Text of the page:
24. Lubberts E, Joosten LAB, Helsen MMA, van den Berg WB.
Regulatory role of interleukin 10 in joint inflammation and
cartilage destruction in murine streptococcal cell wall (SCW)
arthritis: more therapeutic benefit with IL-4/IL-10 combination
therapy than with IL-10 treatment alone. Cytokine 1998;10:361–9.
25. Joosten LAB, Helsen MMA, van den Berg WB. Blockade of
endogenous interleukin-12 results in suppression of murine streptococcal cell wall arthritis by enhancement of interleukin-10 and
interleukin-1Ra. Ann Rheum Dis 2000;59:196–205.
26. Shinkai Y, Rathbun G, Lam K-P, Oltz EM, Stewart V, Mendelsohn M, et al. RAG-2–deficient mice lack mature lymphocytes
owing to inability to initiate V(D)J rearrangement. Cell 1992;68:
27. Bramson J, Hitt M, Gallichan WS, Rosenthal KL, Gauldie J,
Graham FL. Construction of a double recombinant adenovirus
vector expressing a heterodimeric cytokine: in vitro and in vivo
production of biologically active interleukin-12. Hum Gene Ther
28. Chen Y, Song K, Eck SL, Chen Y. An intra-Peyer’s patch gene
transfer model for studying mucosal tolerance: distinct roles of B7
and IL-12 in mucosal T cell tolerance. J Immunol 2000;165:3124–53.
29. Kruijsen MWM, van den Berg WB, van den Putte LBA, van den
Broek WJM. Detection of and quantification of experimental joint
inflammation in mice by measurements of 99mTc-pertechnetate
uptake. Agents Actions 1981;11:640–2.
30. Singer II, Kawka DW, Bayne EK, Donatelli SA, Weidner JR,
Williams HR, et al. VDIPEN, a metalloproteinase-generated
neoepitope, is induced and immunolocalized in articular cartilage
during inflammatory arthritis. J Clin Invest 1995;95:2178–84.
31. Van Meurs JBJ, van Lent PLEM, Singer II, Bayne EK, van de Loo
FAJ, van den Berg WB. Interleukin-1 receptor antagonist prevents
expression of the metalloproteinase-generated neoepitope VDIPEN
in antigen-induced arthritis. Arthritis Rheum 1998;41:647–56.
32. Joosten LAB, Helsen MMA, Saxne T, van de Loo FAJ, Heinegård
D, van den Berg WB. IL-1␤ blockade prevents cartilage and bone
destruction in murine type II collagen-induced arthritis, whereas
TNF␣ blockade only ameliorates joint inflammation. J Immunol
33. Sakkas LI, Johanson NA, Scanzello CR, Platsoucas DC. Interleukin-12 is expressed by infiltrating macrophages and synovial lining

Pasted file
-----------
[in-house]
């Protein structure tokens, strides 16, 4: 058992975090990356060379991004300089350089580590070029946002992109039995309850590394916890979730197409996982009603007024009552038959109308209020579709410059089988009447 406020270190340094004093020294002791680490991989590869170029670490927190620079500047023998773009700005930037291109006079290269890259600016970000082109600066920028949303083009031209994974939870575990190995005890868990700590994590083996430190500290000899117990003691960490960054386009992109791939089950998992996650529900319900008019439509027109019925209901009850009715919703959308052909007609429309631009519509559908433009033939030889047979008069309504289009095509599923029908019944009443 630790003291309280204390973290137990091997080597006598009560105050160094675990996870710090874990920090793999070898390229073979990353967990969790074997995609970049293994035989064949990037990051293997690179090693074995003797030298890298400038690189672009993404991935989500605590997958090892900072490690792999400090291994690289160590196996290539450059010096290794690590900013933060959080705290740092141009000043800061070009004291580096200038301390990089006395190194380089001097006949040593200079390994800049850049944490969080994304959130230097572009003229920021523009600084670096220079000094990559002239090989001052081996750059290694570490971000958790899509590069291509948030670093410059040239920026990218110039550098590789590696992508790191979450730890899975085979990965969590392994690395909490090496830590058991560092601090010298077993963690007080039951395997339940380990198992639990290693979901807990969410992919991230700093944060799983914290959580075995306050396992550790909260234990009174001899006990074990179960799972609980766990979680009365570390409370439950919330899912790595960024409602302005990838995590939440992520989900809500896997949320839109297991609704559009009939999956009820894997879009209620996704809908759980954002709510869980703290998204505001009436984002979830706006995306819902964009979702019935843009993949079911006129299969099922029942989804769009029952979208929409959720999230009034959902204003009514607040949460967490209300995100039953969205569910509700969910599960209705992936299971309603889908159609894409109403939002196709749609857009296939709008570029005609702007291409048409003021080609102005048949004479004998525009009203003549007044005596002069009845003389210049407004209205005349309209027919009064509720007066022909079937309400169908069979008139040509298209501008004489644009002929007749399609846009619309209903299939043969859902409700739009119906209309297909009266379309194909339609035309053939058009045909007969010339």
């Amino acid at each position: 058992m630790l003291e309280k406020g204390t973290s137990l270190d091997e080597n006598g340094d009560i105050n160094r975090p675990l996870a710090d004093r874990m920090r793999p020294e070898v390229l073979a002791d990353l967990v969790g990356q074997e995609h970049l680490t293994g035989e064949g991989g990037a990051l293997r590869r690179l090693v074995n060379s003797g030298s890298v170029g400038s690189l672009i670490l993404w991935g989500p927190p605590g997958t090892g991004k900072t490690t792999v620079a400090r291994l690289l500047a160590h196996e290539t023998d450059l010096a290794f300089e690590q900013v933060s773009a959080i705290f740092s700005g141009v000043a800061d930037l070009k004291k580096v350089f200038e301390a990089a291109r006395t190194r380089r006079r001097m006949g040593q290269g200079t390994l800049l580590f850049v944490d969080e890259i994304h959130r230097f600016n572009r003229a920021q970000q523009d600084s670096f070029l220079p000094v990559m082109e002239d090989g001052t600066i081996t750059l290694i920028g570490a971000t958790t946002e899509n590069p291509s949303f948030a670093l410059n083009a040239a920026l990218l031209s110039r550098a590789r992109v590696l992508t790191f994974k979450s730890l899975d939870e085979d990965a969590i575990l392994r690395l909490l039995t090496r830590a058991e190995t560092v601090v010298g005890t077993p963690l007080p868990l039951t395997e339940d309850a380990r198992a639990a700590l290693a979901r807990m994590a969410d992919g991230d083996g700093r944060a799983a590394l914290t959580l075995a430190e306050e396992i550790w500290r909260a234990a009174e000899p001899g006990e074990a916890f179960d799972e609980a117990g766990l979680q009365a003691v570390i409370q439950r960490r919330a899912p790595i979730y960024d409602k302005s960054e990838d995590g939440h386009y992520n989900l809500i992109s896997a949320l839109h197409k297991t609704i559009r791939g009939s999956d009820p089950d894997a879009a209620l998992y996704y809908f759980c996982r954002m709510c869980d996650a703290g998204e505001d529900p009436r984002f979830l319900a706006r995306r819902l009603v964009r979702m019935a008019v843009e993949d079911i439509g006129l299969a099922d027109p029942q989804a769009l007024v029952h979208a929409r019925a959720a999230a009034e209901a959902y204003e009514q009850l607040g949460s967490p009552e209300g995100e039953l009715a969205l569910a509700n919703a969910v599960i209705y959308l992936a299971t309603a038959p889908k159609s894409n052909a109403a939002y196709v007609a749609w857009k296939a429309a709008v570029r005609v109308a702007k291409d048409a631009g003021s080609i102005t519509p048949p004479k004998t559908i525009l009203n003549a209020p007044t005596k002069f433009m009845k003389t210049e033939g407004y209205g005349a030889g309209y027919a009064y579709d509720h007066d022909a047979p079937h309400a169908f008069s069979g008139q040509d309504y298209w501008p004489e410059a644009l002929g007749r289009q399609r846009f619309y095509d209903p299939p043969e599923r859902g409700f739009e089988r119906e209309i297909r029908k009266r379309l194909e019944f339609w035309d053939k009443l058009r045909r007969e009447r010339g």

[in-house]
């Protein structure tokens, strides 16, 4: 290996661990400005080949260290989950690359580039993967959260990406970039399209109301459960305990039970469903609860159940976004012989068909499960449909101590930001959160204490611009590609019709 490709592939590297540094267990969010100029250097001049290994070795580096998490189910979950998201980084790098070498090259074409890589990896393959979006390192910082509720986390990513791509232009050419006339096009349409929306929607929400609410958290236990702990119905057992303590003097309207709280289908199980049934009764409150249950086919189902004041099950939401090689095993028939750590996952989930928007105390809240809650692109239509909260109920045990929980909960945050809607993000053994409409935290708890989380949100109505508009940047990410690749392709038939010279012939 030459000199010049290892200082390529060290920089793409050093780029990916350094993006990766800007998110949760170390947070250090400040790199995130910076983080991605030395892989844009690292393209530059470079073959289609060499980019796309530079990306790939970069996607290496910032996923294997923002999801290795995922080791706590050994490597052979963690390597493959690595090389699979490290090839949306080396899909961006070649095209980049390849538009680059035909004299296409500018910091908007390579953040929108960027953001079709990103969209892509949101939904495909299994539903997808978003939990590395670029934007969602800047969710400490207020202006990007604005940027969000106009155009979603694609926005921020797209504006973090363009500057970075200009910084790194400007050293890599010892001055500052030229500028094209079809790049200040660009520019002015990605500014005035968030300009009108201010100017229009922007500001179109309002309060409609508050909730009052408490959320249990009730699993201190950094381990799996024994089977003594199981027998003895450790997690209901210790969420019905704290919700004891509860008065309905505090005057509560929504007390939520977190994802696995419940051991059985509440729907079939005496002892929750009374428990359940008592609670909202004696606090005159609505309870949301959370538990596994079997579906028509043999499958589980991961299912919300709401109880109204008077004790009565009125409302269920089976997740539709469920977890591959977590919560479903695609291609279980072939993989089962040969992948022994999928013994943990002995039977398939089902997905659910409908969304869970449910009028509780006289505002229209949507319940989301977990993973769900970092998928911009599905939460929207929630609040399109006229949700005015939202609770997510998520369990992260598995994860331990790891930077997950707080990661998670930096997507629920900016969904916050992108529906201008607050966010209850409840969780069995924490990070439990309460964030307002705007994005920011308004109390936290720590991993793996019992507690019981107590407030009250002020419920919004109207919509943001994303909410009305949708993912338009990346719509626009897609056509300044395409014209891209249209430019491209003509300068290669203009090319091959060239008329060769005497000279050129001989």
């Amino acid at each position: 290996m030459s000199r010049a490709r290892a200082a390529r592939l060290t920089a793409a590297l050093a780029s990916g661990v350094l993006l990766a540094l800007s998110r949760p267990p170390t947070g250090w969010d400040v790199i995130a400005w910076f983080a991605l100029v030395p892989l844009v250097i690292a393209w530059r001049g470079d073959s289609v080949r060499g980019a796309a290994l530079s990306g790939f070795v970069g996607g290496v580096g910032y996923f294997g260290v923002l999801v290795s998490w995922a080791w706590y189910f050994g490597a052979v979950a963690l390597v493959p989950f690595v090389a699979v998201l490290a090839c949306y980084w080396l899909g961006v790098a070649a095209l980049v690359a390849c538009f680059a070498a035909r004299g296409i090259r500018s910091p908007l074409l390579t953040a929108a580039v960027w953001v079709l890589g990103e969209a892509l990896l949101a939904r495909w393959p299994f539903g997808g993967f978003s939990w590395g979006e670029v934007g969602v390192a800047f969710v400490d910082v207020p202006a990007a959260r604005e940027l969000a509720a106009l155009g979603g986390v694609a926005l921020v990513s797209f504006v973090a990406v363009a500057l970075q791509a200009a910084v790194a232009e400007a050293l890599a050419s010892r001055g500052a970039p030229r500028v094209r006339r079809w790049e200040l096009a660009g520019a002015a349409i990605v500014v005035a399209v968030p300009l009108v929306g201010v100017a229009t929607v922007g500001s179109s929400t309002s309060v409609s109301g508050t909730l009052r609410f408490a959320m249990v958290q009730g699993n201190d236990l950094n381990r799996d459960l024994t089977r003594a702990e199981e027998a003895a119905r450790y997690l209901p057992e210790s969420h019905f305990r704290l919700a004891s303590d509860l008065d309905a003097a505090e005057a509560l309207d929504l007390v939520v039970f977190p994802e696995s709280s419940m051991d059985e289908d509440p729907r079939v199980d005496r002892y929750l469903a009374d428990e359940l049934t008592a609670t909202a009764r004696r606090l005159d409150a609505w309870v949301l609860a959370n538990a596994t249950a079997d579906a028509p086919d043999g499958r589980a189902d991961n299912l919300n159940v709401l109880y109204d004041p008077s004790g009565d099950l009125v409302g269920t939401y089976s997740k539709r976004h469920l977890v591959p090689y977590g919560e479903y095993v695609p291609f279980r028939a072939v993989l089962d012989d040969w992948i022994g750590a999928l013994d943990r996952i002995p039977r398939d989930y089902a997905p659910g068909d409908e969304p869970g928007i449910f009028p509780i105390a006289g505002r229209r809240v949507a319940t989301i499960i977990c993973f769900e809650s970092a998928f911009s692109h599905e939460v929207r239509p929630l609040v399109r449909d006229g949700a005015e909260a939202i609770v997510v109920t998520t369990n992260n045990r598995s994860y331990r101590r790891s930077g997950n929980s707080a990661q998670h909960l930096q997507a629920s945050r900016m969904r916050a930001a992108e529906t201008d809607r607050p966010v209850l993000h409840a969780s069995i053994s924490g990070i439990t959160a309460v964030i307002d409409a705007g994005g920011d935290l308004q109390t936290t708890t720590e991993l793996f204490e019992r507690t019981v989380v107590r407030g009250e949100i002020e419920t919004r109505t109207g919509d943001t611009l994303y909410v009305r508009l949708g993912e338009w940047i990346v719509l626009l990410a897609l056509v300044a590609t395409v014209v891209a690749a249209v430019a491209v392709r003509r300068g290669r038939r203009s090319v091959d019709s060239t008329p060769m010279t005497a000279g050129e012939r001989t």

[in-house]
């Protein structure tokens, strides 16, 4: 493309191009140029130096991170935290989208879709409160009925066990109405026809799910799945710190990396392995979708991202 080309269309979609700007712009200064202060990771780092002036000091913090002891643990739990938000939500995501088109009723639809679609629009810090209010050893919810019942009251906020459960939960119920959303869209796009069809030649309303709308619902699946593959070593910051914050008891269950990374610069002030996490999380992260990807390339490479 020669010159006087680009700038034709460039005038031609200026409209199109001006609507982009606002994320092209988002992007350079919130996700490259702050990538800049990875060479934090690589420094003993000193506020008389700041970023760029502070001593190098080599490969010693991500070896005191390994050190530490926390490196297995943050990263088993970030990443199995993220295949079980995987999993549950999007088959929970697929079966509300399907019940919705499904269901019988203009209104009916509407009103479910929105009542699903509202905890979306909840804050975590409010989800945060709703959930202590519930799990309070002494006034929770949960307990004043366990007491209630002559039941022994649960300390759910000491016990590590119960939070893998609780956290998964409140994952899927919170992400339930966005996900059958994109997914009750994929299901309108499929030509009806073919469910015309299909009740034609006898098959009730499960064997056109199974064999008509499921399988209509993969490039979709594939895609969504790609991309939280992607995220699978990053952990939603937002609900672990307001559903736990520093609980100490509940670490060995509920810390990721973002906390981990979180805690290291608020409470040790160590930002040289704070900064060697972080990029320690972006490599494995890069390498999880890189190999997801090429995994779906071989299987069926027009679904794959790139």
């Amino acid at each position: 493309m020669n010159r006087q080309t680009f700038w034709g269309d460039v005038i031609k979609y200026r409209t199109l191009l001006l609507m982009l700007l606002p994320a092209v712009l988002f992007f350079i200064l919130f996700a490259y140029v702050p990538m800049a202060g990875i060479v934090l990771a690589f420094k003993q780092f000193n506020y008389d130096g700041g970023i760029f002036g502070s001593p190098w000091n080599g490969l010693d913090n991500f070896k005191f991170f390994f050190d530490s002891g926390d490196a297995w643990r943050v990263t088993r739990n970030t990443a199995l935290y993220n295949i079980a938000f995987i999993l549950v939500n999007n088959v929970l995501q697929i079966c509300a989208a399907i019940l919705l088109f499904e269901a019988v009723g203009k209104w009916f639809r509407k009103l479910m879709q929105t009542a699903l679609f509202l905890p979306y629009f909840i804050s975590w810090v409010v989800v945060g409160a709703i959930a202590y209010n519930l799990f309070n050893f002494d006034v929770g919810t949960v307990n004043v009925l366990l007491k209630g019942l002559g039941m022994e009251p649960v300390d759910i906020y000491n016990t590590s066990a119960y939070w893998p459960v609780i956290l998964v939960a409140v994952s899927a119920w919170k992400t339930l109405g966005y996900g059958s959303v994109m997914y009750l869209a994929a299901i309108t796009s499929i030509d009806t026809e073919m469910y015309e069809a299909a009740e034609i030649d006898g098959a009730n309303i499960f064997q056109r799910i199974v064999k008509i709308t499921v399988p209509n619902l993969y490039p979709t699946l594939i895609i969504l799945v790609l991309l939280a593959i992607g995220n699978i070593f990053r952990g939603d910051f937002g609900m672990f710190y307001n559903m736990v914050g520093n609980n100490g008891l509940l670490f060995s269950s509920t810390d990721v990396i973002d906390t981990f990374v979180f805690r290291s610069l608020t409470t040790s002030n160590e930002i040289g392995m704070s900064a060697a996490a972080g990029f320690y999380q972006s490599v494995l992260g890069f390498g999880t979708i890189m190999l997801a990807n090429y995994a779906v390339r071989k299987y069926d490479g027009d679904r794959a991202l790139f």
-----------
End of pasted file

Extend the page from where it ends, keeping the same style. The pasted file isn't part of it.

cells in rheumatoid arthritis and osteoarthritis. Cell Immunol
34. Hessle C, Andersson B, Wold AE. Gram-positive bacteria are
potent inducers of monocytic interleukin-12 (IL-12) while gramnegative bacteria preferentially stimulate IL-10 production. Infect
Immun 2000;68:3581–6.
35. Xing Z, Zganiacz A, Santosuosso M. Role of IL-12 in macrophage
activation during intracellular infection: IL-12 and mycobacteria
synergistically release TNF␣ and nitric oxide from macrophages
via IFN-␥ induction. J Leukoc Biol 2000;68:897–902.
36. Deng GM, Nilson IM, Verdrengh M, Collins LV, Tarkowski A.
Intra-articular localized bacterial DNA containing CpG motifs
induces arthritis. Nat Med 1999;5:702–5.
37. Cooper MA, Fehniger TA, Ponnappan A, Mehta V, Wewers MD,
Caligiuri MA. Interleukin-1␤ costimulates interferon-␥ production
by human natural killer cells. Eur J Immunol 2001;31:792–801.
38. Nakamura S, Otani T, Ijiri Y, Motoda R, Kurimoto M, Orita K.
IFN-␥-dependent and -independent mechanisms in adverse effects
caused by concomitant administration of IL-18 and IL-12. J Immunol 2000;164:3330–6.
39. Bakker AC, van de Loo FAJ, Joosten LA, Varley AW, Munford
RS, van den Berg WB. Disease inducible IL-1Ra overexpression
results in a more efficient inhibition of the collagen induced
arthritis model than constitutive overexpression of IL-1Ra [abstract]. Arthritis Rheum 2000;43 Suppl 9:S169.
40. Lubberts E, Joosten LAB, Chabaud M, van den Bersselaar LAM,
Coenen-de Roo CCJ, Richards CD, et al. IL-4 gene therapy for
collagen arthritis suppresses synovial IL-17 and osteoprotegerin
ligand and prevents bone erosion. J Clin Invest 2000;105:697–710.
41. Lubberts E, Joosten LAB, van den Bersselaar LAM, Helsen
MMA, Bakker AC, van Meurs JBL, et al. Adenoviral vectormediated overexpression of IL-4 in the knee joint of mice with
collagen-induced arthritis prevents cartilage destruction. J Immunol 1999;163:4546–56.
42. Trembleau S, Germann T, Gately MK, Adorini L. The role of
IL-12 in the induction of organ-specific autoimmune diseases.
Immunol Today 1995;68:333–6.
43. Miettinen M, Lehtonen A, Julkunen I, Matikainen S. Lactobacilli
and streptococci activate NF␬B and STAT signaling pathways in
human macrophages. J Immunol 2000;164:3733–40.
44. Joosten LAB, van de Loo FAJ, Lubberts E, Helsen MMA, Netea
MG, van der Meer JWM, et al. An IFN-␥ independent proinflammatory role of IL-18 in murine streptococcal cell wall
arthritis. J Immunol 2000;165:6553–8.
45. McKisic MD, Redmond WL, Barthold S. T cell-mediated pathology in murine Lyme borreliosis. J Immunol 2000;164:6096–9.
46. Simpson SJ, Shag S, Comiskey M, de Jong YP, Wang B, Mizoguchi
E, et al. T cell-mediated pathology in two models of experimental
colitis depends predominantly on the interleukin-12/signal transducer and activator of transcription (Stat)-4 pathway, but is not
conditional on interferon ␥ expression by T cells. J Exp Med
47. Krieg AM. A possible cause of joint destruction in septic arthritis.
Arthritis Res 1999;1:3–4.
48. Bachmaier K, Neu N, de la Maza LM, Pal S, Hessel A, Penninger
JM. Chlamydia infections and heart disease linked through antigenic mimicry. Science 1999;283:1335–9.
Без категории
Размер файла
900 Кб
local, promote, destruction, transfer, arthritis, interleukin, genes, acute, conversion, chronic
Пожаловаться на содержимое документа